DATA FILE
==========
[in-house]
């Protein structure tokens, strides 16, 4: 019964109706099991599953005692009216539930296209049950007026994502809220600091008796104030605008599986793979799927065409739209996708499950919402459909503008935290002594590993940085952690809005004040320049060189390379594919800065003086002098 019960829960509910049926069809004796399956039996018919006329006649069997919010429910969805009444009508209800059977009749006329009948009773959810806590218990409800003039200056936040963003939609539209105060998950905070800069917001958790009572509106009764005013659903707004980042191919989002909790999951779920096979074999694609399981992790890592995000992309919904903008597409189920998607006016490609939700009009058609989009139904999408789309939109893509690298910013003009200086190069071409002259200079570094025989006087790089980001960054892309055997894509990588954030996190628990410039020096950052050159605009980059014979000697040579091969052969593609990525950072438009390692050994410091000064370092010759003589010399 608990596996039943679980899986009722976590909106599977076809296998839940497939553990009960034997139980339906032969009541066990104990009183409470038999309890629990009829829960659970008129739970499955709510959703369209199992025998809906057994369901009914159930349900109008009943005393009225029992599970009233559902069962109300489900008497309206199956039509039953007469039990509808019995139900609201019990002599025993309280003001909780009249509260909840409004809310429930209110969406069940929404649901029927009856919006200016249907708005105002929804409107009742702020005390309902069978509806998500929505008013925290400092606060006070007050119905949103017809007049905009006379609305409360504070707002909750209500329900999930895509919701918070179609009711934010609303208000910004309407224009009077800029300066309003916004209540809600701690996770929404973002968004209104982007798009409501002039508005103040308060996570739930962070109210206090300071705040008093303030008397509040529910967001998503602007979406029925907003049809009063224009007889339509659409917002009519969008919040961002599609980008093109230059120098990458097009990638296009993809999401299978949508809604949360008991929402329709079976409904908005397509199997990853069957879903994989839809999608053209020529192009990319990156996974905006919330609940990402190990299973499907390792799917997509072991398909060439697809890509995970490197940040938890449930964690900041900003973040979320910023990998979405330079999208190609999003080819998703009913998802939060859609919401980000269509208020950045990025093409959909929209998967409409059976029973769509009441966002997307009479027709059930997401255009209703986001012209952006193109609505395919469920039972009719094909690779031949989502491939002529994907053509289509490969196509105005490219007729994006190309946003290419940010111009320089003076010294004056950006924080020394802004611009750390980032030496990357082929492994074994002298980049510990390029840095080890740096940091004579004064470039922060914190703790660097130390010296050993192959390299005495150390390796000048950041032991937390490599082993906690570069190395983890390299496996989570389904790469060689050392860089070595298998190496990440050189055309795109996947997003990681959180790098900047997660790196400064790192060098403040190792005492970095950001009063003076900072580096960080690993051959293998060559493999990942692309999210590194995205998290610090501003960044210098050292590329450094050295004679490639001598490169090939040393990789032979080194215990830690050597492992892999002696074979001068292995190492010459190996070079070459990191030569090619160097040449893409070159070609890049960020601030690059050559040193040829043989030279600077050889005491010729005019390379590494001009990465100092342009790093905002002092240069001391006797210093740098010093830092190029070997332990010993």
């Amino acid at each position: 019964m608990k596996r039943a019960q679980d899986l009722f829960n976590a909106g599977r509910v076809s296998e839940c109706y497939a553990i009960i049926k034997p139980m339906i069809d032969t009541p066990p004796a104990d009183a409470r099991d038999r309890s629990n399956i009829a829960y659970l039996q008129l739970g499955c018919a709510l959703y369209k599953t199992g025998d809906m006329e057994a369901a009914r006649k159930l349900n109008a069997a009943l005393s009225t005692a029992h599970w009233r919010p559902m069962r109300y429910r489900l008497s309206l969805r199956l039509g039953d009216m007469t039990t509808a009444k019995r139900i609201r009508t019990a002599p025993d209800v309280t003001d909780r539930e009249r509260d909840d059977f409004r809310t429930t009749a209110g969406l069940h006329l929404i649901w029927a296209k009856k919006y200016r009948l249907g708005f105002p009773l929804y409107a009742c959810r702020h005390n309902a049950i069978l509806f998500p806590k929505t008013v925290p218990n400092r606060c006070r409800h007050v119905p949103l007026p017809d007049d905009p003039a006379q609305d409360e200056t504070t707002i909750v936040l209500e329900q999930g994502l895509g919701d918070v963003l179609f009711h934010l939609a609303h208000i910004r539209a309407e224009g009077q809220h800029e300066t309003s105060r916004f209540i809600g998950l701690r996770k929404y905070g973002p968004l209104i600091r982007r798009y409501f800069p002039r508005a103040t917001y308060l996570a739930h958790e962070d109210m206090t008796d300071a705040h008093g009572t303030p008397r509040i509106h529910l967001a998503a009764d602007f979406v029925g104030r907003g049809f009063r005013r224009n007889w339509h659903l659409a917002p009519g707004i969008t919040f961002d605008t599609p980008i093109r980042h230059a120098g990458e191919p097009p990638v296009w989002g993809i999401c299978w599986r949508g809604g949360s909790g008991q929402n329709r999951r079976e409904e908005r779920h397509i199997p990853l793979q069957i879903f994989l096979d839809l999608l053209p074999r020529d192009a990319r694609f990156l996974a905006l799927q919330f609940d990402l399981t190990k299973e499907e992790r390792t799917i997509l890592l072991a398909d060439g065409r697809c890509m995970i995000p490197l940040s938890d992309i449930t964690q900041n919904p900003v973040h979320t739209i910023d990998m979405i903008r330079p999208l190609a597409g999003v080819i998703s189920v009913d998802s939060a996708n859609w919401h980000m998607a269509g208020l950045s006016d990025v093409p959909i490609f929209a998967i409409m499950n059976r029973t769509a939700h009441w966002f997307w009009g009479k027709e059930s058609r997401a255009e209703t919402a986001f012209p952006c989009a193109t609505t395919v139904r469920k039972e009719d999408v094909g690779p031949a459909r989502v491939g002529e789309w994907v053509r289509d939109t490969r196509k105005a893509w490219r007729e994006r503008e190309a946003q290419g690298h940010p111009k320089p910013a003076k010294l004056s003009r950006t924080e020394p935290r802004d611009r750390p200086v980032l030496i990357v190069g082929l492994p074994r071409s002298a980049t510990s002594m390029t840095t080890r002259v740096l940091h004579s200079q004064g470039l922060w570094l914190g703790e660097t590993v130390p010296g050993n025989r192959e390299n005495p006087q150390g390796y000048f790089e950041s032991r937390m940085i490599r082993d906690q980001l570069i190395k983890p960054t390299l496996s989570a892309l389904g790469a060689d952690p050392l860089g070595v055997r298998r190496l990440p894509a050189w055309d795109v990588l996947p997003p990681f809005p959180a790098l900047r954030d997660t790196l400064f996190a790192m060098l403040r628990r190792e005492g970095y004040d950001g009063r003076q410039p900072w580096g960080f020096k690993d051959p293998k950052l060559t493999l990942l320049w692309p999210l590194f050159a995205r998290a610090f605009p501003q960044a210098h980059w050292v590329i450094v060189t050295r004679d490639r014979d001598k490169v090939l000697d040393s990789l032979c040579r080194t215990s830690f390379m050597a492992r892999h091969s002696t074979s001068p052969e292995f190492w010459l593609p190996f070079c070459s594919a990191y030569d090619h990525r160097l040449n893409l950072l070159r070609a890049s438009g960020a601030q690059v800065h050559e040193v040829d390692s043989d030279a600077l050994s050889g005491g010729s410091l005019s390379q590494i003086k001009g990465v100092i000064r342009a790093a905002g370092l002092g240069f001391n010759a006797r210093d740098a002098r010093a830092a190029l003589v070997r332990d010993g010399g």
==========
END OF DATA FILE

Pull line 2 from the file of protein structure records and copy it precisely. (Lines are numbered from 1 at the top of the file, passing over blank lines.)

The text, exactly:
């Protein structure tokens, strides 16, 4: 019964109706099991599953005692009216539930296209049950007026994502809220600091008796104030605008599986793979799927065409739209996708499950919402459909503008935290002594590993940085952690809005004040320049060189390379594919800065003086002098 019960829960509910049926069809004796399956039996018919006329006649069997919010429910969805009444009508209800059977009749006329009948009773959810806590218990409800003039200056936040963003939609539209105060998950905070800069917001958790009572509106009764005013659903707004980042191919989002909790999951779920096979074999694609399981992790890592995000992309919904903008597409189920998607006016490609939700009009058609989009139904999408789309939109893509690298910013003009200086190069071409002259200079570094025989006087790089980001960054892309055997894509990588954030996190628990410039020096950052050159605009980059014979000697040579091969052969593609990525950072438009390692050994410091000064370092010759003589010399 608990596996039943679980899986009722976590909106599977076809296998839940497939553990009960034997139980339906032969009541066990104990009183409470038999309890629990009829829960659970008129739970499955709510959703369209199992025998809906057994369901009914159930349900109008009943005393009225029992599970009233559902069962109300489900008497309206199956039509039953007469039990509808019995139900609201019990002599025993309280003001909780009249509260909840409004809310429930209110969406069940929404649901029927009856919006200016249907708005105002929804409107009742702020005390309902069978509806998500929505008013925290400092606060006070007050119905949103017809007049905009006379609305409360504070707002909750209500329900999930895509919701918070179609009711934010609303208000910004309407224009009077800029300066309003916004209540809600701690996770929404973002968004209104982007798009409501002039508005103040308060996570739930962070109210206090300071705040008093303030008397509040529910967001998503602007979406029925907003049809009063224009007889339509659409917002009519969008919040961002599609980008093109230059120098990458097009990638296009993809999401299978949508809604949360008991929402329709079976409904908005397509199997990853069957879903994989839809999608053209020529192009990319990156996974905006919330609940990402190990299973499907390792799917997509072991398909060439697809890509995970490197940040938890449930964690900041900003973040979320910023990998979405330079999208190609999003080819998703009913998802939060859609919401980000269509208020950045990025093409959909929209998967409409059976029973769509009441966002997307009479027709059930997401255009209703986001012209952006193109609505395919469920039972009719094909690779031949989502491939002529994907053509289509490969196509105005490219007729994006190309946003290419940010111009320089003076010294004056950006924080020394802004611009750390980032030496990357082929492994074994002298980049510990390029840095080890740096940091004579004064470039922060914190703790660097130390010296050993192959390299005495150390390796000048950041032991937390490599082993906690570069190395983890390299496996989570389904790469060689050392860089070595298998190496990440050189055309795109996947997003990681959180790098900047997660790196400064790192060098403040190792005492970095950001009063003076900072580096960080690993051959293998060559493999990942692309999210590194995205998290610090501003960044210098050292590329450094050295004679490639001598490169090939040393990789032979080194215990830690050597492992892999002696074979001068292995190492010459190996070079070459990191030569090619160097040449893409070159070609890049960020601030690059050559040193040829043989030279600077050889005491010729005019390379590494001009990465100092342009790093905002002092240069001391006797210093740098010093830092190029070997332990010993």